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Le piratage de Twitter : un bon coup de pub pour Nivea - Infos - Vidéos. NIVEAFrance: Merci à tous, on en rougir... NIVEAFrance: Contre les bandes noires d... NIVEAFrance (NIVEAFr) Sarah Brown: don't touch the earlier tw... Sarah Brown (SarahBrownUK) Twitter patches JavaScript hack | Security Management. Twitter ‘onmouseover’ security flaw widely exploited | Graham Cluley's blog. Twitter: The new stage for hacker hijinks | InSecurity Complex. Generating a news frenzy usually reserved for Apple product launches, pranksters turned Twitter into wormville this morning .

Twitter: The new stage for hacker hijinks | InSecurity Complex

The fast-spreading exploits proved two things: Twitter is undoubtedly now a mainstream service, and it's joined the ranks of big-time tech companies as a target for hackers. Security experts interviewed by CNET say the messaging service has done a fair job of protecting itself so far, but will have to be more careful with its coding if it wants to be trusted for news aggregation, integration on corporate sites, and as a useful international communication tool. "They're just as much in the crosshairs as Microsoft, Adobe, and Facebook," said Beth Jones, a senior threat researcher at Sophos. Twitter doesn't necessarily have more holes than other sites, but the ones it has seem to be targeted at a high frequency by hackers interested in experimenting with new attacks and testing how far and fast dubious software can spread over the popular social network. Is Twitter the New Playground for Hackers?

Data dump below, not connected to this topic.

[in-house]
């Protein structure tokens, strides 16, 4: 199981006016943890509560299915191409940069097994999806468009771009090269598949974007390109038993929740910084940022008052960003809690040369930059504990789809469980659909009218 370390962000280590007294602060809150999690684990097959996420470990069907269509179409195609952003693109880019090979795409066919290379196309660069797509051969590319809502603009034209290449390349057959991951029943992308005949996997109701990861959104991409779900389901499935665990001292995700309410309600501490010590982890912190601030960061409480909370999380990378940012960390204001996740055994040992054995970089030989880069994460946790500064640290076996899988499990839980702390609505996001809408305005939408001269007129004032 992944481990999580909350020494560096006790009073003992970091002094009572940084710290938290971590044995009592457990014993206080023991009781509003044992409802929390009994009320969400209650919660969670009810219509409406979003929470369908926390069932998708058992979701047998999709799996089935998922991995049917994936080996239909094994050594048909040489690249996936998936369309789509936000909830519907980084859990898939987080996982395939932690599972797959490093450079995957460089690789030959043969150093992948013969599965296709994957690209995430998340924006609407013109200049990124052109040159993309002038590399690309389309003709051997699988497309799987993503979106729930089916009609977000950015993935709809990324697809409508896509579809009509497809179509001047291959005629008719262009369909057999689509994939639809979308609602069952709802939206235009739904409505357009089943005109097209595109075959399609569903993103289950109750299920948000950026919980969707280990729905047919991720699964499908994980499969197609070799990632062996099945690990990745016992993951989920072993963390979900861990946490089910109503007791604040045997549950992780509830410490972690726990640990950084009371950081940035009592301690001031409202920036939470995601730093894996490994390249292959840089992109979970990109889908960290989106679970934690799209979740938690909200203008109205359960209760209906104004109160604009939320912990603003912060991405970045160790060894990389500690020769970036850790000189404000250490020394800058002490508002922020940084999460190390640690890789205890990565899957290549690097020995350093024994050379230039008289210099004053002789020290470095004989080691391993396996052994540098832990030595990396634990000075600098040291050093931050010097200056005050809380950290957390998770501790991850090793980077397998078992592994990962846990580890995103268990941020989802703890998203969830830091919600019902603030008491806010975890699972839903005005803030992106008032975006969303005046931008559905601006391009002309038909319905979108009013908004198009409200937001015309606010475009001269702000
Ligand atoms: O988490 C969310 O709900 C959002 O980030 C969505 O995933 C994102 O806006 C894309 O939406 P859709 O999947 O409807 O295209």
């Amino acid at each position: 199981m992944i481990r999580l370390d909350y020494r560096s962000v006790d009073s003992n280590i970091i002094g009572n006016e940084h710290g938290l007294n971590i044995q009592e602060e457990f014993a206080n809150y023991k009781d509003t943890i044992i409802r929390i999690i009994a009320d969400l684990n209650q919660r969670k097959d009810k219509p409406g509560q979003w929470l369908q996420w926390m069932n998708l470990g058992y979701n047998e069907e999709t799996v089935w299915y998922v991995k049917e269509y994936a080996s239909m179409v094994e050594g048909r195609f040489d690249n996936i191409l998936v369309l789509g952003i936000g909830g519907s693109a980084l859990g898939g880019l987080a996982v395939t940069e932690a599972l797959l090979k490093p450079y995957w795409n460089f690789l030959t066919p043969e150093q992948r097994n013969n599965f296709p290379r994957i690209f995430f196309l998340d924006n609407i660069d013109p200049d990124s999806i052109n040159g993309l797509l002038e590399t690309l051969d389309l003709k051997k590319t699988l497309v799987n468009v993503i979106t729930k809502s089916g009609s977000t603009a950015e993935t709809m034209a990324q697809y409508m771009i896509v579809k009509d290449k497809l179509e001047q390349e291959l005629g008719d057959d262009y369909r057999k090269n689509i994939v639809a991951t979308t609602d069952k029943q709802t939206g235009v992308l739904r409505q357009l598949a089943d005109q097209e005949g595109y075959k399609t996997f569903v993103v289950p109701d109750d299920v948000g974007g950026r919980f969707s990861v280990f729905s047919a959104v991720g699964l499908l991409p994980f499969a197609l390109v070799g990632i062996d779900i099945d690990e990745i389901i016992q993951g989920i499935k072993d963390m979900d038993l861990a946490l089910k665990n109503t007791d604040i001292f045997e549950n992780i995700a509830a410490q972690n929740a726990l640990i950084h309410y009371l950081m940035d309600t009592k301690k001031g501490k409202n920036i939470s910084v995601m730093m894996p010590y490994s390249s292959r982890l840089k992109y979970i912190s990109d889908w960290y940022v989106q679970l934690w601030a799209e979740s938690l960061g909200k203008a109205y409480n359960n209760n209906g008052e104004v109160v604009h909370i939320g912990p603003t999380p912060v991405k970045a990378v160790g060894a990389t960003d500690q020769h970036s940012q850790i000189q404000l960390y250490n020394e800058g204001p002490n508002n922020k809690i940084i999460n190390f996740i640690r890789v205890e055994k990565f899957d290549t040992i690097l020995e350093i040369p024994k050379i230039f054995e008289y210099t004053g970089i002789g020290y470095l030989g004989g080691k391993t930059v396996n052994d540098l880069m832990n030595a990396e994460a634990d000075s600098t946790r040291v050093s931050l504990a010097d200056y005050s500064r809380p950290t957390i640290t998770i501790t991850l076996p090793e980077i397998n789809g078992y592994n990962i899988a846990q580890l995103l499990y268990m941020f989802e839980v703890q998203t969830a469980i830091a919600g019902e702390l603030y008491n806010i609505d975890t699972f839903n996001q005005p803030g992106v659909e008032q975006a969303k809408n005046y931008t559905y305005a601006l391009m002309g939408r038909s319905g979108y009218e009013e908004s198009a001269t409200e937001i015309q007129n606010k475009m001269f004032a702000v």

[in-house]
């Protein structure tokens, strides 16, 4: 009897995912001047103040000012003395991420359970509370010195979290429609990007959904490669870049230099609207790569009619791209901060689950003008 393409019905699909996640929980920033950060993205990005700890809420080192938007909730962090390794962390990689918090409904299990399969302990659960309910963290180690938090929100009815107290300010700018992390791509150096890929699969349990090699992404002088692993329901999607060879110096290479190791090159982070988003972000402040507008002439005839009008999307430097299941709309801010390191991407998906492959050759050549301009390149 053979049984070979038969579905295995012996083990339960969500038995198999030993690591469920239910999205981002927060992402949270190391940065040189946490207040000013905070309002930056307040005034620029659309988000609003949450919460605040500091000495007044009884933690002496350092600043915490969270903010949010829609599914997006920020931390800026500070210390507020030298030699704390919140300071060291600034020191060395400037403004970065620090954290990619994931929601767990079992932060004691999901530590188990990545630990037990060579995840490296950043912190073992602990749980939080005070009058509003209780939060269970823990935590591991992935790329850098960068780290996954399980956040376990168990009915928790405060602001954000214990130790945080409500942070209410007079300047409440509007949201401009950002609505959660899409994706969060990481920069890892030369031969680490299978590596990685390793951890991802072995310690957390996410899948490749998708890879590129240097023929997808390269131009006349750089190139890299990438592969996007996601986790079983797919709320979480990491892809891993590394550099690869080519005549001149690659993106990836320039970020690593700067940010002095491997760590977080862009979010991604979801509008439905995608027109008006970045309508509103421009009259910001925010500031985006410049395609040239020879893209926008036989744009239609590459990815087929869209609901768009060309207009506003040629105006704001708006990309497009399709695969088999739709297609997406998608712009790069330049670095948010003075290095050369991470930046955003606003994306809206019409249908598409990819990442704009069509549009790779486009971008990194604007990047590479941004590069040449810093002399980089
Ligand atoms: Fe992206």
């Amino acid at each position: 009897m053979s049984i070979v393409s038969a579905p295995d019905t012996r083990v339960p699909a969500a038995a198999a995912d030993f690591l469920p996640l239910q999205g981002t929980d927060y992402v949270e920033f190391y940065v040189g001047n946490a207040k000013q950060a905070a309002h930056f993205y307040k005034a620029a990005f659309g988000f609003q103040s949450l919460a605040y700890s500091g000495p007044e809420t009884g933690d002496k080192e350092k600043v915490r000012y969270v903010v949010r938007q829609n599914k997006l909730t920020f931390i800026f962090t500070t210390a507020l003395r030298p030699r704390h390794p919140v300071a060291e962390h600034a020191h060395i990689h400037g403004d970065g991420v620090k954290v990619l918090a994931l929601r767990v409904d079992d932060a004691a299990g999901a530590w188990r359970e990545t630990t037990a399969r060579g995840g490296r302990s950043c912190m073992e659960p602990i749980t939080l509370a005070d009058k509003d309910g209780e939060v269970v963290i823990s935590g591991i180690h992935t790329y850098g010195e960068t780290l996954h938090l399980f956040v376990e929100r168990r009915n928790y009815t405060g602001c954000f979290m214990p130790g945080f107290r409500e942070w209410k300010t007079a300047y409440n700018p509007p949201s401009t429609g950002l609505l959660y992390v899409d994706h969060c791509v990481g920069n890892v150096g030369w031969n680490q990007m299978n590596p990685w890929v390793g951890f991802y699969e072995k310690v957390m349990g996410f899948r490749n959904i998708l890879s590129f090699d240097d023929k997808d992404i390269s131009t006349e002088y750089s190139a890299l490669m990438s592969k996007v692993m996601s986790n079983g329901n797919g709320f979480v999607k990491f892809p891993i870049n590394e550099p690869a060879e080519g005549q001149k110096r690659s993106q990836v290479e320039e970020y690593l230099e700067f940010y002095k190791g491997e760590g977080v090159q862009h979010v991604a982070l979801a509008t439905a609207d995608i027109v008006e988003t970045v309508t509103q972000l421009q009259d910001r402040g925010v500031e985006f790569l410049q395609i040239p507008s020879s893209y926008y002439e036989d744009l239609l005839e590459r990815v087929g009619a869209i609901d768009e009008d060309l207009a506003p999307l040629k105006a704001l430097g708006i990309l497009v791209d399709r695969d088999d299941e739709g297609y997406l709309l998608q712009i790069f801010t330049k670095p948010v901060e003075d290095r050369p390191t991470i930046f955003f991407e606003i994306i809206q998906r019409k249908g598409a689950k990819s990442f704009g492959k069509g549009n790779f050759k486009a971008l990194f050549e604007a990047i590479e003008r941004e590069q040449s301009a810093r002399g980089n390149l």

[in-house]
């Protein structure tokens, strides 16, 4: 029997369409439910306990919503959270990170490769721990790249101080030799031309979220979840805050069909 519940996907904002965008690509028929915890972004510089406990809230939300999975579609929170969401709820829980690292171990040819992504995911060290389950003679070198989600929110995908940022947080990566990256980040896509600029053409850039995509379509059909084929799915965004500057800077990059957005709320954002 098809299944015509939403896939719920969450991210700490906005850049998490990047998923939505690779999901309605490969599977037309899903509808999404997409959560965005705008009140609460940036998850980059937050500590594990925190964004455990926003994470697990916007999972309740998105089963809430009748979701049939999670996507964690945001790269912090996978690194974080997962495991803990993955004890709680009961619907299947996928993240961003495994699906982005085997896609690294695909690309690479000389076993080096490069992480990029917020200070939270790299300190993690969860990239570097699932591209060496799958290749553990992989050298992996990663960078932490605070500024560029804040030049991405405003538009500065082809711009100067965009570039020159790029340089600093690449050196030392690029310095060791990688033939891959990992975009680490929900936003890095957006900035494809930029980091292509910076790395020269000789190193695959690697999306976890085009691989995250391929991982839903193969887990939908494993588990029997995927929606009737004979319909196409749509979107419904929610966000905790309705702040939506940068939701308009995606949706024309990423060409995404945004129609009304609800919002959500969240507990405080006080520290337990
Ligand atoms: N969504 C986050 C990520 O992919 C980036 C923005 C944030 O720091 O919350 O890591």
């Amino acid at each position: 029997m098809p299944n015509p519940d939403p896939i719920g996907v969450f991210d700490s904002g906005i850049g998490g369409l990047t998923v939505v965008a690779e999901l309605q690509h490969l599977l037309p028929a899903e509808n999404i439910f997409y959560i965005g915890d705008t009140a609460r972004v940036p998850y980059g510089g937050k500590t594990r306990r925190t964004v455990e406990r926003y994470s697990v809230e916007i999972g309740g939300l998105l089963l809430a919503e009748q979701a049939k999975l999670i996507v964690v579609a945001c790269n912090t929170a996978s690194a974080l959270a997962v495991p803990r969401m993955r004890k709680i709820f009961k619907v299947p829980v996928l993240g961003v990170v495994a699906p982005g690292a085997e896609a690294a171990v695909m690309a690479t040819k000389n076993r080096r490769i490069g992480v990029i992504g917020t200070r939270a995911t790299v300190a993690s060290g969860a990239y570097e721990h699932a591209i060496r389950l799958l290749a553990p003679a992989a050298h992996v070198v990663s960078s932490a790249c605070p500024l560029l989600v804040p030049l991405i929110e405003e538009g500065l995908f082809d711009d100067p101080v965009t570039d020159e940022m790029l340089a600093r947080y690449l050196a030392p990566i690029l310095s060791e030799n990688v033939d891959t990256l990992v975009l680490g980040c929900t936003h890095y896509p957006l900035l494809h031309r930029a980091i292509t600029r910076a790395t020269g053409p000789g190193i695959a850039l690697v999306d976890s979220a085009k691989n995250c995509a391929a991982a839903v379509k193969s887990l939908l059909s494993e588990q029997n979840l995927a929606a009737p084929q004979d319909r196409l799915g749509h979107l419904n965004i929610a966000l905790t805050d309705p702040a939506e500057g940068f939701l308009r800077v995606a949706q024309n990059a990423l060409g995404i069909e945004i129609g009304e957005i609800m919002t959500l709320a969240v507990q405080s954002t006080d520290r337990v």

Twitter became a target for hackers this morning as a fast spreading worm used a ‘mouseover’ hack to annoy many of its users.

Is Twitter the New Playground for Hackers?

As Twitter grows in popularity around the world, it has the potential of becoming a playground for hackers who want to experiment with new ideas. The method used by hackers to frustrate so many Twitter users is relatively simple, and does highlight a weakness in Twitter’s defence. By simply putting a segment of JavaScript code “onmouseover” into a tweeted URL, hackers are able to cause pop-ups to occur as someone hovers over a normal looking link. While most reports of this loophole so far are of the fun and non-threatening variety, this method could just as easily be used by spammers and others with a more malicious intent. While it seems little damage has been done, what is a little scary about this hack is just how simple it was.